May 27, 2011 Posted Under: Nutrition

Why Chocolate Is Good For Us

If there’s one thing all women seem to love, it’s chocolate. Unfortunately, if it’s one thing most diets seem to prevent us from eating, it’s chocolate, but why? Chocolate, more specifically dark chocolate is good for you. So diets that prevent us from eating chocolate in moderation are actually making us more prone to cheat, and are limiting us from food sources that have been shown to be good for our health.

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Chocolate is derived from the cacao plant, which naturally grow in areas 20 degrees above and below the equator. Most of the world’s chocolate comes from West Africa, the most along the Ivory Coast. Chocolate is typically classified into three different types, dark chocolate, milk chocolate, and white chocolate, all of which are made from cacao butter, but have varying degrees of cacao solids (white chocolate in fact has no cacao solid, which is why it maintains a white appearance).

Because dark chocolate has the highest concentration of cacao solids, and is considered to be the lease processed version of chocolate, it is considered to be the healthiest form of chocolate available. Dark chocolate is good for us in moderation, as it has the most antioxidants, and has been linked to reducing the possibility of having a heart attack when consumed regularly in small quantities. This might have something to do with the fact that chocolate has also been shown to make those who eat it happier. This is due to the presence of alkaloids or nitrogen rich compounds that have been linked to the production of serotonin. Serotonin is one of the neurotransmitters in our bodies that allow us to feel good. Serotonin also readily interacts with our blood, where it has been shown to work as a vasoconstrictor and helps regulate blood flow and blood clotting.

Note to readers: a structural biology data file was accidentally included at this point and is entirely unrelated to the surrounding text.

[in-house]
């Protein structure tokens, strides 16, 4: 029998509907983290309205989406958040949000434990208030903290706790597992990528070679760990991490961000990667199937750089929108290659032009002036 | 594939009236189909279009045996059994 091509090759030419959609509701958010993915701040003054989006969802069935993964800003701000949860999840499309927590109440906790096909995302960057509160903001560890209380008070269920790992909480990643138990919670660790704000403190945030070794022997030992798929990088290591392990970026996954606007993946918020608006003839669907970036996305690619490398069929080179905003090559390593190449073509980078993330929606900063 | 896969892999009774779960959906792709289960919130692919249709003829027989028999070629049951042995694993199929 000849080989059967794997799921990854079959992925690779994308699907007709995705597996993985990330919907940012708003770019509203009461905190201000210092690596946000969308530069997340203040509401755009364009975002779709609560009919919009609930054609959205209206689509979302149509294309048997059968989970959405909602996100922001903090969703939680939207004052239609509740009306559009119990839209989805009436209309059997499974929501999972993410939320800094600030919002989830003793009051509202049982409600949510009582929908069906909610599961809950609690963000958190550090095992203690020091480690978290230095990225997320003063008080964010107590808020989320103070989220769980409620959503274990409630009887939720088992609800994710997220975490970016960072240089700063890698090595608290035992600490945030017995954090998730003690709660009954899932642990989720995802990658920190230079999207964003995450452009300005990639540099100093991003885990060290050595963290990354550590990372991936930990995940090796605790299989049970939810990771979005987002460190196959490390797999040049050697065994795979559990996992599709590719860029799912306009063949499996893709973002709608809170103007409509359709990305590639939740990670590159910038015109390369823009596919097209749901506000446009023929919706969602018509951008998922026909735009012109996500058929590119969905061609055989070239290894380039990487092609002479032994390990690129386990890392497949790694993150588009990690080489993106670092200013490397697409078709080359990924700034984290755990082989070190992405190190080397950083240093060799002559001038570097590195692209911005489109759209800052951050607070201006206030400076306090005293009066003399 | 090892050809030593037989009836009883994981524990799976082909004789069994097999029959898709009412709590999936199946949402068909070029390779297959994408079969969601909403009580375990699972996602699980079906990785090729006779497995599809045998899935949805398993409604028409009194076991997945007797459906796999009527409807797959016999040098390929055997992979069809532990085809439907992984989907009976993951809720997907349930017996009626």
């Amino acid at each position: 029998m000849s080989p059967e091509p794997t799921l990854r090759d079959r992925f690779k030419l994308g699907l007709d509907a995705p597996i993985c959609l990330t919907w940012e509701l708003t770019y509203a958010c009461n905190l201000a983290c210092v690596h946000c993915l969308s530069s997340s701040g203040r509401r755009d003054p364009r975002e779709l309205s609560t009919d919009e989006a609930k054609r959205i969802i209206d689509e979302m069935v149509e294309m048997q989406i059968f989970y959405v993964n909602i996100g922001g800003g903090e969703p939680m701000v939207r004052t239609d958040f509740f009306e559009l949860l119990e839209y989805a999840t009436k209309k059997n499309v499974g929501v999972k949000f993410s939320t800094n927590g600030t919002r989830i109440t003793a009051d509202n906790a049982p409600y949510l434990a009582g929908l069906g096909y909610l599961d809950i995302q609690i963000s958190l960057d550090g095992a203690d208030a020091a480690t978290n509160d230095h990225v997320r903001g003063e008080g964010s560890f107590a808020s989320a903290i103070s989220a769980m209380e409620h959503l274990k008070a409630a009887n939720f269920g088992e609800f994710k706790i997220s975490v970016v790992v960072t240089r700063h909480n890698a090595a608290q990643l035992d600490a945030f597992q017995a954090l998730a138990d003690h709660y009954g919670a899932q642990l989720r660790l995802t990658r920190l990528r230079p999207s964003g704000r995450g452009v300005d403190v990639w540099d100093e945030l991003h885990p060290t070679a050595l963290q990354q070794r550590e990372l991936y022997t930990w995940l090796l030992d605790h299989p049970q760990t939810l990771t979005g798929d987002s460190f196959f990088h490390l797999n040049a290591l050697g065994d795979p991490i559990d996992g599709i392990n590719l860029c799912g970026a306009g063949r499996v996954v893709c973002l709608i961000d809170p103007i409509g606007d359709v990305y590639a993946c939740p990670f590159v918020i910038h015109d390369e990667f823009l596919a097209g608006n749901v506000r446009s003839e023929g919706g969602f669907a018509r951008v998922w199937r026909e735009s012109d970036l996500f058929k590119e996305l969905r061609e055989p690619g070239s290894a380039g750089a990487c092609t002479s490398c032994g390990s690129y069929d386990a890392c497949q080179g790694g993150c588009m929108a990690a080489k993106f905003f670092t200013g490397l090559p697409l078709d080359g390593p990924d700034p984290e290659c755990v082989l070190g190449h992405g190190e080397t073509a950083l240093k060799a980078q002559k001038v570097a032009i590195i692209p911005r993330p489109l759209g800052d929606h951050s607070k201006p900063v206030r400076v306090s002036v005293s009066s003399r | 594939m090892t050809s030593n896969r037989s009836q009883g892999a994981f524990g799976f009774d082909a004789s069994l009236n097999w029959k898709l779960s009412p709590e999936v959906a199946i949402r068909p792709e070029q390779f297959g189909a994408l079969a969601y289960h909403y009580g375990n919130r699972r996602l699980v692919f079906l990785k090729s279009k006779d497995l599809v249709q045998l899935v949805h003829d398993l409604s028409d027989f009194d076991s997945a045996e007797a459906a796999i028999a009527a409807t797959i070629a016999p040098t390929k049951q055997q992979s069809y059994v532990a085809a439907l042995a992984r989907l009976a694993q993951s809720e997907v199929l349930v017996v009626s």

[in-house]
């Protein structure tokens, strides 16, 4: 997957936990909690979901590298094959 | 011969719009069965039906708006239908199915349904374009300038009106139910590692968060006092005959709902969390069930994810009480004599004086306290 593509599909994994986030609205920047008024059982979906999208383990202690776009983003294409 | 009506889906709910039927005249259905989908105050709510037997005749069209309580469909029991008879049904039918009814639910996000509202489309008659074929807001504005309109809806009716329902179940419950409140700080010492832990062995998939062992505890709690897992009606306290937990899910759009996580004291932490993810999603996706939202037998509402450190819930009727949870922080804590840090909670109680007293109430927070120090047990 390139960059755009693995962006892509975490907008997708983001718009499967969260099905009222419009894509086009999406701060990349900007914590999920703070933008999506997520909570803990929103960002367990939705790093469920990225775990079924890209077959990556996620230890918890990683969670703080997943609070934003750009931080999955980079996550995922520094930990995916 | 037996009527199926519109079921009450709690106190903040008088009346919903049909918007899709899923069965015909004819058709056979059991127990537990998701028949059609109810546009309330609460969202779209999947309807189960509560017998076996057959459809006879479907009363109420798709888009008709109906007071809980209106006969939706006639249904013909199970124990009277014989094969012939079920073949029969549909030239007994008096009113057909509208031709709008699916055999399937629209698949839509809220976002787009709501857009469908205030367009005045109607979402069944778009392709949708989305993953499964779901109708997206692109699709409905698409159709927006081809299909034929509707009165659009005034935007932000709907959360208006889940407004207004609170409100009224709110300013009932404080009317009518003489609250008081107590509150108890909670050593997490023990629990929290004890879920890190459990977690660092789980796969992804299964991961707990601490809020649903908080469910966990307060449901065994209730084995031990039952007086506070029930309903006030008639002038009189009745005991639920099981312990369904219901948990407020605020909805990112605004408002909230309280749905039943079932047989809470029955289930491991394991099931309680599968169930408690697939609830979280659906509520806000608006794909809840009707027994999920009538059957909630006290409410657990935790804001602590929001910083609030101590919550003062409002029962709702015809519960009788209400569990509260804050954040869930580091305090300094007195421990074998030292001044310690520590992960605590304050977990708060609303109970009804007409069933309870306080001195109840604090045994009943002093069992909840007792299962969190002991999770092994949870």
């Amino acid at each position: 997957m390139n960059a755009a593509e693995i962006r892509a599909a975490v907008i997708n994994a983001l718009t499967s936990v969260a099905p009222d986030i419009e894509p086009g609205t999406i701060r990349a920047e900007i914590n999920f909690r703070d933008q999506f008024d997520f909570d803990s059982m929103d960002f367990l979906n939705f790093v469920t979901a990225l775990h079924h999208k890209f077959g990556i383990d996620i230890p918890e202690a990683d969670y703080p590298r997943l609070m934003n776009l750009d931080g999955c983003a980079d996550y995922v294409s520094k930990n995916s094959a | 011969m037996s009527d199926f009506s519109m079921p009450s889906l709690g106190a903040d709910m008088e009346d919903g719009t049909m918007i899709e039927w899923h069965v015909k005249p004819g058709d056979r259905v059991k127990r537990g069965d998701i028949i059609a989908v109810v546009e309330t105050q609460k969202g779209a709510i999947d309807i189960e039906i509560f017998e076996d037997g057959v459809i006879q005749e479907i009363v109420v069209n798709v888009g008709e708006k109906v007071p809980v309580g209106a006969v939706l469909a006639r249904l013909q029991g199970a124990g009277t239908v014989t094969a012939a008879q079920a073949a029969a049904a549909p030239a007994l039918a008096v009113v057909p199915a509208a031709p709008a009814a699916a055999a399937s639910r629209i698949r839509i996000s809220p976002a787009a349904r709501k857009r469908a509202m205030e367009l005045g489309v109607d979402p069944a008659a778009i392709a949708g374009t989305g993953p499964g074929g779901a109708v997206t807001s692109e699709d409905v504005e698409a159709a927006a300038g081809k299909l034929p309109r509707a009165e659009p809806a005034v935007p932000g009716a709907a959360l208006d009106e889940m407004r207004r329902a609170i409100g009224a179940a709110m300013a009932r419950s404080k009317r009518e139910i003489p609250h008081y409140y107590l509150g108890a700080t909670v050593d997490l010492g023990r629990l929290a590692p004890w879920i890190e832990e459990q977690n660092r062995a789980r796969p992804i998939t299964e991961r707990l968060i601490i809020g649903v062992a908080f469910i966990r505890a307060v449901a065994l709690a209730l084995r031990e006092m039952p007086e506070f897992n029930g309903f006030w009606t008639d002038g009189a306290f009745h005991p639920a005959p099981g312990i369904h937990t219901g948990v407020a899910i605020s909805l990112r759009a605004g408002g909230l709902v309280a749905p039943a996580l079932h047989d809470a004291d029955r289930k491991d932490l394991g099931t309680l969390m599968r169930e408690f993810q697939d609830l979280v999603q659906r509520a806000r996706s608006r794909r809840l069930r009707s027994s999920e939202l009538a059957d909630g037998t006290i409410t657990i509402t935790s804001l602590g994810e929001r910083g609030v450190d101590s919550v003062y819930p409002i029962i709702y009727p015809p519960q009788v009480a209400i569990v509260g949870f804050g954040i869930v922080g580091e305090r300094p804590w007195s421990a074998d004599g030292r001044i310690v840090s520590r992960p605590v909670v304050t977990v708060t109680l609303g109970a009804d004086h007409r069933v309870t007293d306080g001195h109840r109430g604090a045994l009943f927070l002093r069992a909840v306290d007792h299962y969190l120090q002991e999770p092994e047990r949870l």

Many individuals don’t like dark chocolate stating that it has a “bitter” taste. The truth is that dark chocolate has such an intense flavor that our taste buds quantify it as being bitter if we take too big of a bite. However, this intense flavor is why dark chocolate is preferred when cooking, as it yields the best chocolate flavor. Try letting the chocolate slowly melt in your mouth the next time you take a bite. Not only will this increase your heart rate and brain activity more than a passionate kiss, it will last four times longer.

In the end, chocolate is good for us and we should enjoy it in small quantities, especially dark chocolate. Not only will you receive the benefit of increased serotonin levels, but you’ll get anti-oxidants, improve your cognitive abilities, and reduce your chances of having cardiovascular disease.

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